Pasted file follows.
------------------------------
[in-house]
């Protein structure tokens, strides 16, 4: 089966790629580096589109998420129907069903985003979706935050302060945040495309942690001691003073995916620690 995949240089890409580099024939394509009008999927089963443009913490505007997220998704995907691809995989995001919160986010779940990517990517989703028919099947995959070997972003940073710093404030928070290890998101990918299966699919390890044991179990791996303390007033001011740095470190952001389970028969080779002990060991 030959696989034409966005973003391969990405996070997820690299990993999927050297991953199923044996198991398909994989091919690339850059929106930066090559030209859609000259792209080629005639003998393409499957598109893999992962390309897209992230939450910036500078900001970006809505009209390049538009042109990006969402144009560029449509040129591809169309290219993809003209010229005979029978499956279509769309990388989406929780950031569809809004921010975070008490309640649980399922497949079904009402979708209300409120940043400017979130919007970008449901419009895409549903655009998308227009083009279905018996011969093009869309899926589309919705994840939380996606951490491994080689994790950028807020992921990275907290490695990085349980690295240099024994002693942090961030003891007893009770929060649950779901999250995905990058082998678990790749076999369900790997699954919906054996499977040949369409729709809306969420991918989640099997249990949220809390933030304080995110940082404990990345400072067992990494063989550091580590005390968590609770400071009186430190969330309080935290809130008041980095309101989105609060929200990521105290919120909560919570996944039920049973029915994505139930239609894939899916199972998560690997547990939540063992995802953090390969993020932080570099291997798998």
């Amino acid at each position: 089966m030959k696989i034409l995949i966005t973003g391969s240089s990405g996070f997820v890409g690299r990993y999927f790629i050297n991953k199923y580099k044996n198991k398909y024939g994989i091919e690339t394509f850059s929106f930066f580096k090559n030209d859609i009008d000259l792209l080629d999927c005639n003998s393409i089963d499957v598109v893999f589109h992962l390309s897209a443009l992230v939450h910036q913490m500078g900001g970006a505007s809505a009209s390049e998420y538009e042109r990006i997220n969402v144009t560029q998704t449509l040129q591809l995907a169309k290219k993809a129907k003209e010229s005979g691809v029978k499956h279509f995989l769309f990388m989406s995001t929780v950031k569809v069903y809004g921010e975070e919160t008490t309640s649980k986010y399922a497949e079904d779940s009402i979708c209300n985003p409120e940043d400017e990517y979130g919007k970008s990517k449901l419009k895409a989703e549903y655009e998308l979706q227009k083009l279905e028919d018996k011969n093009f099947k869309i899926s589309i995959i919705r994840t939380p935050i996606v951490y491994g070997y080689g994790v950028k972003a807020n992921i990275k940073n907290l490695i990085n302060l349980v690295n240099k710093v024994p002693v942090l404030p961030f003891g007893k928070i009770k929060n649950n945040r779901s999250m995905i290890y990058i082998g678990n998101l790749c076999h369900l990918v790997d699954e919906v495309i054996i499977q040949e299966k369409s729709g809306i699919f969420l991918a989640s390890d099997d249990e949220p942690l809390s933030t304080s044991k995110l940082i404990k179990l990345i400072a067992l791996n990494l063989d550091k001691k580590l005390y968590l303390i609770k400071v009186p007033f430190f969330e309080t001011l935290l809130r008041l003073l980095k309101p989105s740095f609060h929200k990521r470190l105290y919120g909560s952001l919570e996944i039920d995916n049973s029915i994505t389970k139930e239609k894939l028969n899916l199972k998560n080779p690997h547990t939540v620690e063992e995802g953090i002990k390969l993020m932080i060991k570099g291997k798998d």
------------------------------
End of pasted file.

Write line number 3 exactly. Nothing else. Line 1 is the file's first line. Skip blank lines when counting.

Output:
């Amino acid at each position: 089966m030959k696989i034409l995949i966005t973003g391969s240089s990405g996070f997820v890409g690299r990993y999927f790629i050297n991953k199923y580099k044996n198991k398909y024939g994989i091919e690339t394509f850059s929106f930066f580096k090559n030209d859609i009008d000259l792209l080629d999927c005639n003998s393409i089963d499957v598109v893999f589109h992962l390309s897209a443009l992230v939450h910036q913490m500078g900001g970006a505007s809505a009209s390049e998420y538009e042109r990006i997220n969402v144009t560029q998704t449509l040129q591809l995907a169309k290219k993809a129907k003209e010229s005979g691809v029978k499956h279509f995989l769309f990388m989406s995001t929780v950031k569809v069903y809004g921010e975070e919160t008490t309640s649980k986010y399922a497949e079904d779940s009402i979708c209300n985003p409120e940043d400017e990517y979130g919007k970008s990517k449901l419009k895409a989703e549903y655009e998308l979706q227009k083009l279905e028919d018996k011969n093009f099947k869309i899926s589309i995959i919705r994840t939380p935050i996606v951490y491994g070997y080689g994790v950028k972003a807020n992921i990275k940073n907290l490695i990085n302060l349980v690295n240099k710093v024994p002693v942090l404030p961030f003891g007893k928070i009770k929060n649950n945040r779901s999250m995905i290890y990058i082998g678990n998101l790749c076999h369900l990918v790997d699954e919906v495309i054996i499977q040949e299966k369409s729709g809306i699919f969420l991918a989640s390890d099997d249990e949220p942690l809390s933030t304080s044991k995110l940082i404990k179990l990345i400072a067992l791996n990494l063989d550091k001691k580590l005390y968590l303390i609770k400071v009186p007033f430190f969330e309080t001011l935290l809130r008041l003073l980095k309101p989105s740095f609060h929200k990521r470190l105290y919120g909560s952001l919570e996944i039920d995916n049973s029915i994505t389970k139930e239609k894939l028969n899916l199972k998560n080779p690997h547990t939540v620690e063992e995802g953090i002990k390969l993020m932080i060991k570099g291997k798998d």